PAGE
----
U.S. stocks closed sharply lower Wednesday with all three major indices recording their worst day so far this year due to the latest turmoil in Washington that triggered market concerns on whether the Trump administration could continue to push its economic reform agenda.

“The market is responding to the probability that tax reform, infrastructure spending, healthcare reform and trade deals might not occur,” Brendan Ahern, chief investment officer of Krane Funds Advisors, told Xinhua.

 

The Dow Jones industrial average ended 372.82 points lower Wednesday, a steep fall driven mainly by share declines in Dow components Goldman Sachs and J.P. Morgan Chase.

Shares of Goldman Sachs dropped 5.27 percent to 213.72 U.S. dollars while J.P. Morgan Chase closed down 3.81 percent to 84.27 dollars.

The broader S&P 500 dropped 43.64 points, or 1.82 percent, with financials tumbling more than three percent.

The financial sector had been the best performer in what Wall Street called “Trump Rally,” since President Donald Trump assumed office and promised large-scale deregulation and tax reform.

The tech heavy Nasdaq declined 2.57 percent, or 158.63 points to 6,011.24. The index notched record close in two consecutive sessions on Monday and Tuesday.

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“The U.S. equity market rally has been driven by the pro-growth agenda proposed by the president and supported by the Republican majority in Congress,” said Ahern, adding that the situation has changed.

Analysts said the latest White House controversies have weighed on market sentiment and the market performance on Wednesday was a typical flight to safety as political turmoil triggered investor concerns.

“Recent political distractions have the potential to derail the implementation of such policies that have helped support the rising U.S. stock market,” Ahern said.

The White House on Tuesday pushed back against a new wave of media allegations that Trump might have tried to obstruct justice by asking ex-FBI Director James Comey to end a probe into former national security adviser Michael Flynn.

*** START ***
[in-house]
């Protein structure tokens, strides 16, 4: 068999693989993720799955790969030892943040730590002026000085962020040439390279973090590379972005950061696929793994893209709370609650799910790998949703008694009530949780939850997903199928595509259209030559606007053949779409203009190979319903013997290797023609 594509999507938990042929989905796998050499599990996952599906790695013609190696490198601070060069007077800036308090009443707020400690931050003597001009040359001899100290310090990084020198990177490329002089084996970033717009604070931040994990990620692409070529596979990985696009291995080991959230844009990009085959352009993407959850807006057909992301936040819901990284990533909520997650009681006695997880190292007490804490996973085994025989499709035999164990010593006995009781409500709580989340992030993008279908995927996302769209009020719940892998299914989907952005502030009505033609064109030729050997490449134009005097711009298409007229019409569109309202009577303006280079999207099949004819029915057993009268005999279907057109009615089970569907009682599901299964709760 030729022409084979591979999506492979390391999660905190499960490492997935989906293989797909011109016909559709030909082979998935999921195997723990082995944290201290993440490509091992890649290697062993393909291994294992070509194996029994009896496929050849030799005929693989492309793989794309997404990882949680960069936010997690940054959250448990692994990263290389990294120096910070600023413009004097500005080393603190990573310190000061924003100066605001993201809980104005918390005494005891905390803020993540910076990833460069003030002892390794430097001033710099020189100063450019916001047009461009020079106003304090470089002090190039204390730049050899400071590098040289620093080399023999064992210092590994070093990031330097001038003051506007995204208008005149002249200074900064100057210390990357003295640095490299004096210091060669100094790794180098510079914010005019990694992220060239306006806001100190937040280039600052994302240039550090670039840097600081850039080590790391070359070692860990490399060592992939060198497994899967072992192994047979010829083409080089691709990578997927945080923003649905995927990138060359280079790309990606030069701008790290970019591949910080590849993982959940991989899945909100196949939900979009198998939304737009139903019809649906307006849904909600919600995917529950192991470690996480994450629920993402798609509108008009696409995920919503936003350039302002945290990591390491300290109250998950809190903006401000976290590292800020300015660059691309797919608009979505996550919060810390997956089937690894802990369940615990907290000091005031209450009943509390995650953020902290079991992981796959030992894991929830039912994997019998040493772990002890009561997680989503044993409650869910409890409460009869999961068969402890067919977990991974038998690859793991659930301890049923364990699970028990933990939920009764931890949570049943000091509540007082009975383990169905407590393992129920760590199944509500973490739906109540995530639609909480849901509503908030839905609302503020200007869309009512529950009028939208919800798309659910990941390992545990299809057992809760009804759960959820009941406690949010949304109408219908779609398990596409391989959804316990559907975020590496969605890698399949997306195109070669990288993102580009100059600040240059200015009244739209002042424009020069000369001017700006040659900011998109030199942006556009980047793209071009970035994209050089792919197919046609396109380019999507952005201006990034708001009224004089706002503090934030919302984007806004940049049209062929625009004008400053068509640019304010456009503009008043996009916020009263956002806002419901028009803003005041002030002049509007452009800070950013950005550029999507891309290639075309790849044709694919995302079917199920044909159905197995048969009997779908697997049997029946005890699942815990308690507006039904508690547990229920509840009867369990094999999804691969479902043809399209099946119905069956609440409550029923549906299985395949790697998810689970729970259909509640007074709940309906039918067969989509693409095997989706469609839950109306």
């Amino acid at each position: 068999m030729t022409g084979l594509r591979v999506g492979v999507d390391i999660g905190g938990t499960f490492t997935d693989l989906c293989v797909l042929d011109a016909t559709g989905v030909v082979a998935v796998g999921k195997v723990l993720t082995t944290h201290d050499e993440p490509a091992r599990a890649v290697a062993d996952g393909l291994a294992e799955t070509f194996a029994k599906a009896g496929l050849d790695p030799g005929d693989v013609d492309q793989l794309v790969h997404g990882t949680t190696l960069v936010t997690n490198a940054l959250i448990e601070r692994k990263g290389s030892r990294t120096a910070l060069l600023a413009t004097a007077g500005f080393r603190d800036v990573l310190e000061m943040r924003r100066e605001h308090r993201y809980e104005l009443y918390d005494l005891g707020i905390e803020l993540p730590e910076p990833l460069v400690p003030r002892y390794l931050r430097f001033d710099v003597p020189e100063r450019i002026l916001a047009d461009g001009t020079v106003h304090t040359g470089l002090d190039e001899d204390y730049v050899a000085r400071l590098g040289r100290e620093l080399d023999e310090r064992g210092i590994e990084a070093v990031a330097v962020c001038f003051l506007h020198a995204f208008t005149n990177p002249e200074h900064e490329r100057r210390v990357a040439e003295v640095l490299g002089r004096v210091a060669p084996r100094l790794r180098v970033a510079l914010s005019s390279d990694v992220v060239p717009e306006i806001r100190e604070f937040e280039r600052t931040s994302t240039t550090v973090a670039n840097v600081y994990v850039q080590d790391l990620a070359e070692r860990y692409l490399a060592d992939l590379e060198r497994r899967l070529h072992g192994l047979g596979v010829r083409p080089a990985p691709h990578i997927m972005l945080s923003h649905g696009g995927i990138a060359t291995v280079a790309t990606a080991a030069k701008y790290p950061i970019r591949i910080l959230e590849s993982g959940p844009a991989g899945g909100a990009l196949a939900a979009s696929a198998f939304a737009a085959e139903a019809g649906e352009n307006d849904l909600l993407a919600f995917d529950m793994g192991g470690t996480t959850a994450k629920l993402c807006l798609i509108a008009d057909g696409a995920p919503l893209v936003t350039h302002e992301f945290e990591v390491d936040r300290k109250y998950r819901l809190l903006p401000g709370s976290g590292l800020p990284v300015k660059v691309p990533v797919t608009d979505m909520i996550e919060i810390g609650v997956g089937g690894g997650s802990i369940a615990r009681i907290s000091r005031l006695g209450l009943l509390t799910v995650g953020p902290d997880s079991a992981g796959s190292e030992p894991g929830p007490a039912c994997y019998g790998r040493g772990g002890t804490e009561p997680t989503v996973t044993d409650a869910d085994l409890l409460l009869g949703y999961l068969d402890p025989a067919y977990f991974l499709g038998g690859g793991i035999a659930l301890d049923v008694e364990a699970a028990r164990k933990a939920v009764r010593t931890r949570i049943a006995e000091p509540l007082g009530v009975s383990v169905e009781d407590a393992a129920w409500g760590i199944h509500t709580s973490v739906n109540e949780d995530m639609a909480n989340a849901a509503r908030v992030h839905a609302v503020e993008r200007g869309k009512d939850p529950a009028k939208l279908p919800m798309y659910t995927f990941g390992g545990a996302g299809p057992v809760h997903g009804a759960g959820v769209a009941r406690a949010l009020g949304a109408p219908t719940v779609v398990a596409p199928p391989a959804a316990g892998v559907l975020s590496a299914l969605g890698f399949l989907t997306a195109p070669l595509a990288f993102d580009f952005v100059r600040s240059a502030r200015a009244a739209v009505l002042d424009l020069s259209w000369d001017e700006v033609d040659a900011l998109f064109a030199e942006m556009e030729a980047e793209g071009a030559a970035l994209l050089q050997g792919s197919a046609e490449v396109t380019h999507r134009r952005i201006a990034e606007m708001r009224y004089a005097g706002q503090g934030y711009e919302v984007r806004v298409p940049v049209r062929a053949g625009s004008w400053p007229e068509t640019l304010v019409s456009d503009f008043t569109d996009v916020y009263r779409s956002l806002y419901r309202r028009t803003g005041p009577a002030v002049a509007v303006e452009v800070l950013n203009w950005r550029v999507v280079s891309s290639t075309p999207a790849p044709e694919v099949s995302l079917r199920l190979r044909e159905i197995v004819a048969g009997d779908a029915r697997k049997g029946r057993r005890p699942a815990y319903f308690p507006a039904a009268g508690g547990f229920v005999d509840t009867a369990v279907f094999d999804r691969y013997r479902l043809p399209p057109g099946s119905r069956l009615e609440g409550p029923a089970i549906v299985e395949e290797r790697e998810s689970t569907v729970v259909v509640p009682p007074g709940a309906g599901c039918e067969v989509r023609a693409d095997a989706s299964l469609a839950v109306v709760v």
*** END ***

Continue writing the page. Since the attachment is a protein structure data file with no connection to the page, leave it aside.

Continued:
“I hope you can let this go,” Trump told Comey at the time, according to a New York Times report, quoting two people who read the memo Comey wrote shortly after meeting with Trump in the Oval Office one day after Flynn resigned over a Russia-related scandal in February.

Investors have been shocked by the news and worried Trump’s ability to deliver on business-friendly policies.

The CBOE Volatility Index, widely considered the best gauge of fear in the market, jumped 46.38 percent to 15.59. Just a week earlier, the index hit 9.77, lowest in more than two decades.

Analysts noted that it was the first time that markets have hinted at risk-off behavior in response to increased political risk in Washington. Talking about market outlook, some warned investors of possible downward trend.

“Some of the technicals have turned negative, such as an apparently imminent bearish crossover on a six-month snapshot of the Moving Average Convergence Divergence. Relative strength also indicates a market closer to an ‘overbought’ condition than it is to neutral,” Stephen Guilfoyle, president of Sarge986 LLC, wrote in a note.

“Despite strong corporate earnings, U.S. equity market valuations are high compared to emerging market and European equities. Investors are apt to use U.S. weakness as opportunity to rebalance to less expensive markets,” said Ahern.

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Market demand for safe-haven currencies soared on Wednesday, with Japanese yen rising over 1.8 percent against the dollar during the session.

The U.S dollar decreased against most major currencies. The dollar index, which measures the greenback against six major peers, was down 0.61 percent at 97.506 in late trading.

Gold futures on the COMEX division of the New York Mercantile Exchange rose sharply on Wednesday. The most active gold contract for June delivery jumped 22.3 dollars, or 1.80 percent, to settle at 1,258.7 dollars per ounce.

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